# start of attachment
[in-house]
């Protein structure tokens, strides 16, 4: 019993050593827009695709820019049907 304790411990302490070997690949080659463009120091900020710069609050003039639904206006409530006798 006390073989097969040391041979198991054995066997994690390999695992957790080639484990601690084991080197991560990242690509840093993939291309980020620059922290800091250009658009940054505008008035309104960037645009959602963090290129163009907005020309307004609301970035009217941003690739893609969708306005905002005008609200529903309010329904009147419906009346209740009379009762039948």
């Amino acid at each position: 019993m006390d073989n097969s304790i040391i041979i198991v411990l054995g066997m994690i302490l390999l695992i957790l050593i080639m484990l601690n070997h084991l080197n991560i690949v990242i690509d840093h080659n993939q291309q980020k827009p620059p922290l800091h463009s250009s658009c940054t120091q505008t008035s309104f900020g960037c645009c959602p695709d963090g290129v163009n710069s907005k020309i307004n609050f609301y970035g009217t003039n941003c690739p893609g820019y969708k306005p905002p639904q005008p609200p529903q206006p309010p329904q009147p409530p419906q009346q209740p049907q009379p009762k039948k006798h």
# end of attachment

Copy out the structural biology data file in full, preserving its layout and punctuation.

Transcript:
[in-house]
């Protein structure tokens, strides 16, 4: 019993050593827009695709820019049907 304790411990302490070997690949080659463009120091900020710069609050003039639904206006409530006798 006390073989097969040391041979198991054995066997994690390999695992957790080639484990601690084991080197991560990242690509840093993939291309980020620059922290800091250009658009940054505008008035309104960037645009959602963090290129163009907005020309307004609301970035009217941003690739893609969708306005905002005008609200529903309010329904009147419906009346209740009379009762039948």
């Amino acid at each position: 019993m006390d073989n097969s304790i040391i041979i198991v411990l054995g066997m994690i302490l390999l695992i957790l050593i080639m484990l601690n070997h084991l080197n991560i690949v990242i690509d840093h080659n993939q291309q980020k827009p620059p922290l800091h463009s250009s658009c940054t120091q505008t008035s309104f900020g960037c645009c959602p695709d963090g290129v163009n710069s907005k020309i307004n609050f609301y970035g009217t003039n941003c690739p893609g820019y969708k306005p905002p639904q005008p609200p529903q206006p309010p329904q009147p409530p419906q009346q209740p049907q009379p009762k039948k006798h």